Suppose that at time we observe the location . The key insight for conditioning on this information is to recognize that, if time is treated as fixed, is a linear combination of the parameters . Letting be the set of constant time components for the polynomial and the vector of coefficients in Eq. (3), every observation can be expressed as .
Properties of MVN tell us that, if , any linear combination of the form , for constants and , will be distributed as . From this result, we can easily construct the joint likelihood of and ,
Well-known properties of MVN random variables also provide the solution to the conditional density,, which is an MVN with mean
The matrices and the conditional formula in Eq. (5) can be constructed for the ball and player positioning for any number of data points in time. The final step to completing the full conditioning of the GMM is the updating of the mixture weights. Let be the MVN update given observed data for the mixture component . If each has the prior weight the update once is observed is,
with each component of the sum being a simple likelihood calculation for the MVN. Figure 4 provides an illustration of 10 randomly sampled shots from the conditioned GMM for a serve to the Ad court conditioned on all of the shot trajectory into the bounce.
3.3 Outcome Prediction
When we have the ability to generate possible futures of a shot event from any time into the shot, we can use all of the information contained in each projected shot event to derive predictive features for outcomes of interest. For our measure of shot value, we focus on the outcome of a shot that earns a point for the player who made it, which we define as shots that are clean winners or induce an error from the opponent. Predictive models to distinguish winning shots from shots in play were developed using generalized additive models (GAMs); shots ending in errors can be identified by the bounce location of the shot and were automatically assigned a value of zero. Guided by prior shot prediction work, we derived multiple features based on the speed, height, and bounce location of the ball (Wei et al., 2013a). We also considered multiple features of the opponent, including their handedness, location on court, and the implied distance and speed they would need to travel to return the ball in a good position, defining a ‘good position’ as the location of the ball when it first reaches 1 meter in height out of the bounce. One of the strengths of the GAM is its ability to model spatial effects non-parametrically through the use of smoothing functions (Wood, 2004). We applied thin plate splines for all the spatial features and considered univariate as well as bivariate smooths. Selection among different choices of smoothing functions was handled as part of the model fit through the use of a penalized likelihood. All models with fit with the mgcv package in R (Wood, 2017).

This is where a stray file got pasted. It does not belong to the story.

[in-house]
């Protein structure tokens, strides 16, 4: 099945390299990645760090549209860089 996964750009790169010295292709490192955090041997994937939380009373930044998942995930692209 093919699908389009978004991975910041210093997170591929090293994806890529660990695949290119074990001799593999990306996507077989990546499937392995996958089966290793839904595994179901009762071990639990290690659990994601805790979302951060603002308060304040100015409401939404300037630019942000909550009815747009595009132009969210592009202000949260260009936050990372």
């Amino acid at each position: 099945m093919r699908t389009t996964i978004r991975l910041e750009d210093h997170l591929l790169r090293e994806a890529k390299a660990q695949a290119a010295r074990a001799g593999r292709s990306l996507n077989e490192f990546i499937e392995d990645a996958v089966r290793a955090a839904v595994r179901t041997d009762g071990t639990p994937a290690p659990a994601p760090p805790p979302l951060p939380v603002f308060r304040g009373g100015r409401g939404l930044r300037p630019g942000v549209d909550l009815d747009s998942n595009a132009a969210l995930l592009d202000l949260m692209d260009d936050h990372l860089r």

|Shot Type||Shot Subset||Sample Size||Precision||Recall|
|Serves||Men’s In Play||3,817||0.82||0.98|
|Men’s Won Point||1,253||0.85||0.35|
|Women’s In Play||2,846||0.86||0.88|
|Women’s Won Point||647||0.88||0.30|
|Rally||Men’s In Play||8,312||0.93||0.98|
|Men’s Won Point||1,701||0.86||0.66|
|Women’s In Play||4,252||0.92||0.98|
|Women’s Won Point||1,100||0.92||0.68|
|Rally (+Incoming)||Men’s In Play||8,312||0.94||0.98|
|Men’s Won Point||1,701||0.87||0.68|
|Women’s In Play||4,252||0.92||0.98|
|Women’s Won Point||1,100||0.91||0.68|